Urge Surfing

Urge Surfing

Struggling with substances can be an incredibly draining and frustrating experience. The urges that often accompany the cessation of using a substance can be some of the toughest feelings you may deal with in your life.

Following the decision to stop using a substance, you may start experiencing difficult urges, which typically most people most fight by ruminating, justifying the urges or even arguing with them. Some may try to mindlessly distract themselves, all of which may make these urges grow stronger. At these times a technique that may help is one called ‘Urge Surfing’.

Urge Surfing, as the visual it conjures up may suggest, is a technique which involves accepting the discomfort of having withdrawal urges, while recognizing that there is not much we can do to stop them from happening in that moment. The process of doing so is by ‘riding’ them out just like riding a wave. Often if we do not feed in to the urge by arguing with it or fighting against it, it will arise and then pass within 30 minutes.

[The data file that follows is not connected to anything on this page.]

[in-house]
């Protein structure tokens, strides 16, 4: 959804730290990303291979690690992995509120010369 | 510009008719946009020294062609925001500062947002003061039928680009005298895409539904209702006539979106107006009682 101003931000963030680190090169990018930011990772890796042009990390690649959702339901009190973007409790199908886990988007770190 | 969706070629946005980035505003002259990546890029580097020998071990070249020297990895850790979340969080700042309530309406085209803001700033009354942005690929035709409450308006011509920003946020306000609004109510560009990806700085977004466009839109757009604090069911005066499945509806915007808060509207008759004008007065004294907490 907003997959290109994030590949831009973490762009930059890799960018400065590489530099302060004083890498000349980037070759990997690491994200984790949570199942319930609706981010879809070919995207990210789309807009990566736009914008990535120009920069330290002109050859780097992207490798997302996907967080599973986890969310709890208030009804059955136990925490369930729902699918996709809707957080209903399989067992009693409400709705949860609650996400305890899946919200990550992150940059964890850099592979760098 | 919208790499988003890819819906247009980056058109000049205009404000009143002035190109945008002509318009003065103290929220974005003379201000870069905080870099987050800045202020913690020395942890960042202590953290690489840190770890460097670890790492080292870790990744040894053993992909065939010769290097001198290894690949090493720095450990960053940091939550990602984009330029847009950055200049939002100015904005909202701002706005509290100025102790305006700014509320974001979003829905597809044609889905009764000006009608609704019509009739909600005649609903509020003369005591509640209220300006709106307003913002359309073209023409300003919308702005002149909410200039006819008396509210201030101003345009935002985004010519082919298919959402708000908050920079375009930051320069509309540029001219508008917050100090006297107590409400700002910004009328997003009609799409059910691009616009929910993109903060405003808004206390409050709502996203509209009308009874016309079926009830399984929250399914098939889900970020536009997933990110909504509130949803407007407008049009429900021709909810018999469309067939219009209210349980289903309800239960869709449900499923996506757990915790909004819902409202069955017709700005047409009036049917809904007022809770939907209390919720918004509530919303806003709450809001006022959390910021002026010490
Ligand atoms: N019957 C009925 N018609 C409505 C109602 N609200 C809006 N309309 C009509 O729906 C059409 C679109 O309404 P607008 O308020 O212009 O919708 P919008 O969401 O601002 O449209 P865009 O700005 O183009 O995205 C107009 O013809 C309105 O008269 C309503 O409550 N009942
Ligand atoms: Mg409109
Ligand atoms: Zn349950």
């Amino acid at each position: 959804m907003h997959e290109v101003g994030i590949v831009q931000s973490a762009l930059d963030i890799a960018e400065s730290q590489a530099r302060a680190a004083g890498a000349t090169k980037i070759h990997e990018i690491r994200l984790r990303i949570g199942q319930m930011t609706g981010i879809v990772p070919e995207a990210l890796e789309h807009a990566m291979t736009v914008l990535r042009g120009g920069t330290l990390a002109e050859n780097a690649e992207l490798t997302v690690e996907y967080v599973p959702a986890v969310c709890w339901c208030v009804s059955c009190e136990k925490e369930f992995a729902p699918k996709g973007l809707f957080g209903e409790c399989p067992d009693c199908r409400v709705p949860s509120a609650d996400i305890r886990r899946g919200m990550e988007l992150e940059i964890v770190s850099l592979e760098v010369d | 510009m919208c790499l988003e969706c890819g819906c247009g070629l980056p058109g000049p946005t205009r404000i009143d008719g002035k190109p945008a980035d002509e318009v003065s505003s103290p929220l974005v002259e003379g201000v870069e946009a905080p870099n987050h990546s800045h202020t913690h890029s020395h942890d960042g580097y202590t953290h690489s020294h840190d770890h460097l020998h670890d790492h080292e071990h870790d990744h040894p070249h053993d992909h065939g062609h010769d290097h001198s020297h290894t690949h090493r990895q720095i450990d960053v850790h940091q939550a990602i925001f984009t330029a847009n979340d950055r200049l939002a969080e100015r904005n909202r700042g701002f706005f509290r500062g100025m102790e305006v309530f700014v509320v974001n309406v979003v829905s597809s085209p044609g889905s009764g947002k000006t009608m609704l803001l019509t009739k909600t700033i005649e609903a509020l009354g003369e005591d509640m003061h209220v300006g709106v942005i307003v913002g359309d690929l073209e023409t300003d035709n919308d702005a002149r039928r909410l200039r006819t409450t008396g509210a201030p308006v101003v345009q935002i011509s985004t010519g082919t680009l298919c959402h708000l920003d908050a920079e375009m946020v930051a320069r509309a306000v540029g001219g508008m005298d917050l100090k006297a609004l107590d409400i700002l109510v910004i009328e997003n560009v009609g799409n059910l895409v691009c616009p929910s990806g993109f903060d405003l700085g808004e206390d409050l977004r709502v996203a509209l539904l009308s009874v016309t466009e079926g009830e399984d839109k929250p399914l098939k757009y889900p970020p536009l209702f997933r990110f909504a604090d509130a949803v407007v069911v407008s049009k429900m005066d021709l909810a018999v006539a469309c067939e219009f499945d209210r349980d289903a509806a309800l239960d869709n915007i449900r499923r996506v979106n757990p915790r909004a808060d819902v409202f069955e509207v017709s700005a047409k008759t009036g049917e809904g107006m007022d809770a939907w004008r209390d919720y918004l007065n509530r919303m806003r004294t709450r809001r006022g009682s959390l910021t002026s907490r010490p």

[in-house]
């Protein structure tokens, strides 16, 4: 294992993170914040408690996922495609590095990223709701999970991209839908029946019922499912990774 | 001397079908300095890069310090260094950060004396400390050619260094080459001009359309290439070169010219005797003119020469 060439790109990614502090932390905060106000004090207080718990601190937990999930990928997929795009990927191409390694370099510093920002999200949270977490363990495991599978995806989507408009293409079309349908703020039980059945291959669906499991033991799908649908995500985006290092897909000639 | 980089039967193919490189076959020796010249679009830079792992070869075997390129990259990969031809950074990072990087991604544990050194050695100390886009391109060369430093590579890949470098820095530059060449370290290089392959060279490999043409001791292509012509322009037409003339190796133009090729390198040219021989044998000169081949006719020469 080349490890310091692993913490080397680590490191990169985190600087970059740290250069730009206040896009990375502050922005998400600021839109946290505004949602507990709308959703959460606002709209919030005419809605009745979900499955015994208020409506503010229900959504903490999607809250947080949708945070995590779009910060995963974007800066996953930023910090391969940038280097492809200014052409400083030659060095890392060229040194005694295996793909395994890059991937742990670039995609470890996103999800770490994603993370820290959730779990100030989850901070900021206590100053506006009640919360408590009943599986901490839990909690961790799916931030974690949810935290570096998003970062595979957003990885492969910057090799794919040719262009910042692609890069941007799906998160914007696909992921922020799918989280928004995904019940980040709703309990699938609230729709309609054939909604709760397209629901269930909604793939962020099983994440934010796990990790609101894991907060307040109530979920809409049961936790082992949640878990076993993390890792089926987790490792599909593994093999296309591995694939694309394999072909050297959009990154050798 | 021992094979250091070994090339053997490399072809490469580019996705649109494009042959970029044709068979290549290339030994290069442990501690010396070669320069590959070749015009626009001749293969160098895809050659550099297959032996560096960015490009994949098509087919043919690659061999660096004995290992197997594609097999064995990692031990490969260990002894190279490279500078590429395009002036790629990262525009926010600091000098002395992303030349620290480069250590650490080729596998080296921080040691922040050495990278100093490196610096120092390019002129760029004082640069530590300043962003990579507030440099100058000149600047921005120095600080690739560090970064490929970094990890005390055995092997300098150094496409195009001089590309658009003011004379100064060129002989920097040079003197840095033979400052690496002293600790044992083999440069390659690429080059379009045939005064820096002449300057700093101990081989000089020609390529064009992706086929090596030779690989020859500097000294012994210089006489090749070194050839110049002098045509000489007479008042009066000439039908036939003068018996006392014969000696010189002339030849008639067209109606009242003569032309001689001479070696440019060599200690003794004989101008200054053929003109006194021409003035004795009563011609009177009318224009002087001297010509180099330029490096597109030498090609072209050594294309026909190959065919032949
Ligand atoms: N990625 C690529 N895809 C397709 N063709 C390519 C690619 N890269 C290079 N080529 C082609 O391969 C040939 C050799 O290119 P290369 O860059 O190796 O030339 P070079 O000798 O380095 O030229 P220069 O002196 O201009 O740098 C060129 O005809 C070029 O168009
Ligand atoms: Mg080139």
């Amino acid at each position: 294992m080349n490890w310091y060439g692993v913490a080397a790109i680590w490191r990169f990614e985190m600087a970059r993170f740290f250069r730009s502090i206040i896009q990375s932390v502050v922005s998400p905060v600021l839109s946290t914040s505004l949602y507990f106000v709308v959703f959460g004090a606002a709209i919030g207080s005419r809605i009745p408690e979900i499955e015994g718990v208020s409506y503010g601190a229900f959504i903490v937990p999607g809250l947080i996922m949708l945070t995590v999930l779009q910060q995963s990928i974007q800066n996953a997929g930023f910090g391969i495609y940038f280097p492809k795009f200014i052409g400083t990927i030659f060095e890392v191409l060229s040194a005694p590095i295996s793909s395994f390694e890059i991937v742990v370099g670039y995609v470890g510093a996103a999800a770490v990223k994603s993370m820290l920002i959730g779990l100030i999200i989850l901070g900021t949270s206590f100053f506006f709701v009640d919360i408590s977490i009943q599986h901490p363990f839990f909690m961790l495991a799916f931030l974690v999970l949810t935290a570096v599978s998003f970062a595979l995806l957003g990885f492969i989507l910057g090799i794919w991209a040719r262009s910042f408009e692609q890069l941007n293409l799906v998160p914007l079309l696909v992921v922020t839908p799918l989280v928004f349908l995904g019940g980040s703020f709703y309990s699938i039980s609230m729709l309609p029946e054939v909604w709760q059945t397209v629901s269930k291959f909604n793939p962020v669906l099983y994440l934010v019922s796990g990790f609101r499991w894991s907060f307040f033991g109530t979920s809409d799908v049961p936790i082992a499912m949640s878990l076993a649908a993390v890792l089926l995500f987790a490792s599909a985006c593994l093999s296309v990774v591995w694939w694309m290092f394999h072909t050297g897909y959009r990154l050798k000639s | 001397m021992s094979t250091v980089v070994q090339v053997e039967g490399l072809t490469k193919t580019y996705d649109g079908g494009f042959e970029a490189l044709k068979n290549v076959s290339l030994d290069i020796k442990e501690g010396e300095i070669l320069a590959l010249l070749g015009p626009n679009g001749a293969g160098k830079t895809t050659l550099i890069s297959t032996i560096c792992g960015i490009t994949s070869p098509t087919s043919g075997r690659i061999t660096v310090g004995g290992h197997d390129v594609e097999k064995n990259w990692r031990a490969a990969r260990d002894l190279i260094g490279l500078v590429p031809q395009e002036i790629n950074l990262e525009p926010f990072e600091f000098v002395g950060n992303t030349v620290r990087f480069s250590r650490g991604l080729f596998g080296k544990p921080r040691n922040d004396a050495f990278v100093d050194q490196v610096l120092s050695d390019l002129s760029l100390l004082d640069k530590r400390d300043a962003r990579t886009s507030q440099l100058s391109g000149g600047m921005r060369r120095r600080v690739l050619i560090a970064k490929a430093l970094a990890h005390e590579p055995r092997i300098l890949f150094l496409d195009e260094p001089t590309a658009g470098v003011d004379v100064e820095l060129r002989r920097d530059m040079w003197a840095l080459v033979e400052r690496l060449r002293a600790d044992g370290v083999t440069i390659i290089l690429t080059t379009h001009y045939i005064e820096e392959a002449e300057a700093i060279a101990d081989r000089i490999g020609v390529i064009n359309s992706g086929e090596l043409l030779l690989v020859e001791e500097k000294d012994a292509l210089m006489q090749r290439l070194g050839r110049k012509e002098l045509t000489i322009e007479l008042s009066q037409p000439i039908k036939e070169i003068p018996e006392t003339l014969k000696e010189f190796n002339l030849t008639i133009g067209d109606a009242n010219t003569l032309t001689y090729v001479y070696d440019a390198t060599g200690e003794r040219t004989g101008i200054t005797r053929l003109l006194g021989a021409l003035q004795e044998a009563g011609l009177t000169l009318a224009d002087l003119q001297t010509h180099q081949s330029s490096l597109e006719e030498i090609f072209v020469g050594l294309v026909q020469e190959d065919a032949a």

The steps to Urge Surfing are as follows:

        1. Notice everything you can about the urge with a mindset of curiosity, as opposed to trying to get rid of it. Pretend you are a biologist seeing a new animal for the first time ever and trying to notice every detail about it. Where do you notice the feeling? Is it moving? Is it deep or close to the surface? What temperature is it? Does it have hot spots and cold spots? What shape does it feel like? What colour does it feel like?
        2. Name the urge. For example ‘this is an urge to smoke’, ‘this is an urge to drink’, or ‘this is an urge to gamble’. Even something as simple as ‘this is an urge’.
        3. Breathe in to it and allow it to be there. Breathe deep in to your belly and expand your awareness around the urge wherever you feel it most.
        4. Validate the urge. You are feeling this because you have decided that there is something that it more important than using the substance, whether that is your health, family, financial security, friendships, work, etc. When we make tough decisions to stop using substances they often come with uncomfortable feelings and this urge is one of them.
        5. Repeat step 1-4 until you are able to feel more present with your actions and attention and the urge is less impactful.


It can be helpful to think of an urge as a wave in the ocean and recognise that it will rise, have a peak and then level off. Try this next time you have an urge, even if it is a small one, and see if you can surf that wave!

No Comments

Sorry, the comment form is closed at this time.